April Brainstorm

Apr 10 2007 by Jurgen Wolff Print This Article

The clocks have changed, the sun is out (more often), and it's a great time to start new ventures. Spring is also a time for new energy and ideas. Here are some items that might spark a few more.

1: How to Give Advice... and How Not to
I have a friend who interprets every statement as a cry for help. Tell him you plan to go on a picnic and he'll immediately reel off ten tips on how you should do it.

Needless to say, this doesn't make him universally popular. Author and consultant Michael Masterson, who makes a lot of money giving advice, recently made some suggestions about how to do it well, in his Early to Rise e-bulletin:

  • the best time to give advice is when someone wants it-usually this is only when their way of doing something has failed;
  • give the best advice you can but don't get emotionally attached to whether or not it is followed;
  • sometimes what people really are looking for is confirmation for a decision they've already made;
  • when you guide people to coming to their own answer, rather than trying to impose yours, you empower them.

ACTION: Check to make sure that you're not like my friend. If you're not sure, ask someone: "I need your advice-do you think I give too much advice?"

As we know, men tend to have this flaw more than women. The next time someone asks you for advice, try to guide them to their answer rather than immediately blurting out yours.

2: The Secrets of Following Through
We've all started things... and never gotten around to finishing them. In "Following Through," a book that unfortunately is now out of print, Steve Levinson and Pete C. Greider give some great strategies for helping us finish what we start.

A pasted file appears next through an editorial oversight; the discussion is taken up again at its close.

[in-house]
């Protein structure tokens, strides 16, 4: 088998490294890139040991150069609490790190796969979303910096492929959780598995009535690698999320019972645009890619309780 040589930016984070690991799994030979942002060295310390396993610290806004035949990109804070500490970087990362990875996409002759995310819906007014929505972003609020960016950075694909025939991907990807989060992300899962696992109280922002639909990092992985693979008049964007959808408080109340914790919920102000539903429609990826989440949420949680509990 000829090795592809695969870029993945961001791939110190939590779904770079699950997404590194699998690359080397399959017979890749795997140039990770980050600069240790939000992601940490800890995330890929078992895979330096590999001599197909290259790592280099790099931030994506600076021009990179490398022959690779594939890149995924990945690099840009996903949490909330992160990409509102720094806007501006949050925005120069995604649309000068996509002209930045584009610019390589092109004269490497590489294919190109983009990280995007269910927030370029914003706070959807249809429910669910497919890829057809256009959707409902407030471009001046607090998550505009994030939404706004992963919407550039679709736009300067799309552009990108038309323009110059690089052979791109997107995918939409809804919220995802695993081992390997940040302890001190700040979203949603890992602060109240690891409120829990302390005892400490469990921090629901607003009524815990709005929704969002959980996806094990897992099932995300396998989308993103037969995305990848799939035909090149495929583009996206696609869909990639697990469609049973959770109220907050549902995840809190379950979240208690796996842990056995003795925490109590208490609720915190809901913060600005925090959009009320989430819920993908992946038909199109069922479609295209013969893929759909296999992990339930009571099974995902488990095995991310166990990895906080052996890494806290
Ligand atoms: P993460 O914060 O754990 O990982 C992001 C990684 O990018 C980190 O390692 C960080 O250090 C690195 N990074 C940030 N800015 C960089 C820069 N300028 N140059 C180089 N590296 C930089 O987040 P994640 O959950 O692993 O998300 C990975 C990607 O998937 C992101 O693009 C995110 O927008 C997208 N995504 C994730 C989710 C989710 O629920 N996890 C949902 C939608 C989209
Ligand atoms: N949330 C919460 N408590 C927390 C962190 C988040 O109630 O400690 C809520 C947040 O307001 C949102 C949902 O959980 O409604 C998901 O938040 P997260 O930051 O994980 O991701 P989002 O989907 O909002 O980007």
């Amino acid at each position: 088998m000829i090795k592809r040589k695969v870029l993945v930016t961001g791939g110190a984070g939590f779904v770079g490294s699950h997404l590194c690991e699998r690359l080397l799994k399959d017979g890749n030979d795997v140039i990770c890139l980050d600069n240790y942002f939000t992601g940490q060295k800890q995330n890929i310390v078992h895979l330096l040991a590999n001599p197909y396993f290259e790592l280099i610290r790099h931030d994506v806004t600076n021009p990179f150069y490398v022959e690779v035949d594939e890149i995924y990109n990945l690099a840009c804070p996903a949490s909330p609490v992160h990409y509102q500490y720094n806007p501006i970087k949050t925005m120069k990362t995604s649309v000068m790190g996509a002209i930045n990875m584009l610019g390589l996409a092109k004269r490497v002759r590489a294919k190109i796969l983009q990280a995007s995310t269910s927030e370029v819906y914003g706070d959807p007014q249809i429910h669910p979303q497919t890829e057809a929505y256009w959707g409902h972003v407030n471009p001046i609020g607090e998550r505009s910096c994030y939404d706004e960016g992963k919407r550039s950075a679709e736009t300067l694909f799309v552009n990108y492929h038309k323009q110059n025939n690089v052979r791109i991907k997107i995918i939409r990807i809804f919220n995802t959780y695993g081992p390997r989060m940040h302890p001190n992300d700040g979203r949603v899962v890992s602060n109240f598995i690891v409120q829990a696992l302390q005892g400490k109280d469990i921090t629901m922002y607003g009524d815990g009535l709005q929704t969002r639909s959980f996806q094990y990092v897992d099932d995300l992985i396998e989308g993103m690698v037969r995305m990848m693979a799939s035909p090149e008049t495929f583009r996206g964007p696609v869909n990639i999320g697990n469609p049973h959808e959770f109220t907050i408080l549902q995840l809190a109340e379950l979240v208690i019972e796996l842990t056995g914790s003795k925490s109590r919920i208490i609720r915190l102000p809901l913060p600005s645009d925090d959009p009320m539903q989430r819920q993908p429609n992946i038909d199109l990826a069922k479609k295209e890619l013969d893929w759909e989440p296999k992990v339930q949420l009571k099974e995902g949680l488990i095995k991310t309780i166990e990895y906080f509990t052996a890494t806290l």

• Willpower leveraging: take a simple action step today that makes it more likely you'll do the desired action tomorrow. For example, if there's a phone call you've procrastinated about, send an email to the person today, saying you'll phone him tomorrow at a specific time;
  • Leading the horse to water: make it easy for yourself to take at least the first step toward doing the desired action. For example, if you want to catch up on filing, put out all the supplies you will need. Or if you're still procrastinating about that phone call, write the number in large size on a sticky note and stick it to your computer.
  • Strike while the iron is hot: anytime you have the impulse to do the desired action, do it right away. For example, I find if I feel like going to the gym for some cardio exercise, it works best if I go right then-otherwise the feeling passes!

ACTION: Pick one thing you've been avoiding doing and apply one of the above three strategies.

3: Six Ways to be More Creative
Mitchel Ditkoff (www.ideachampions.com) wrote an article featuring 68 ways to be more creative on the job. Here are a few of my favourites:

  • Brainstorm daily with a friend or co-worker (maybe at lunch-you could take a walk together and brainstorm at the same time)
  • Redesign your work environment (consider doing this once a month so there is always some fresh visual stimulation)
  • Take a shower in the middle of the day to refresh yourself Wander around a book store while thinking about a business challenge
  • Imagine you already knew the answer-what would it be?
  • Ask five people how they would improve on your idea

ACTION: Try out one or two of these ideas-and see if you can come up with another few of your own (let me hear them, too: [email protected]).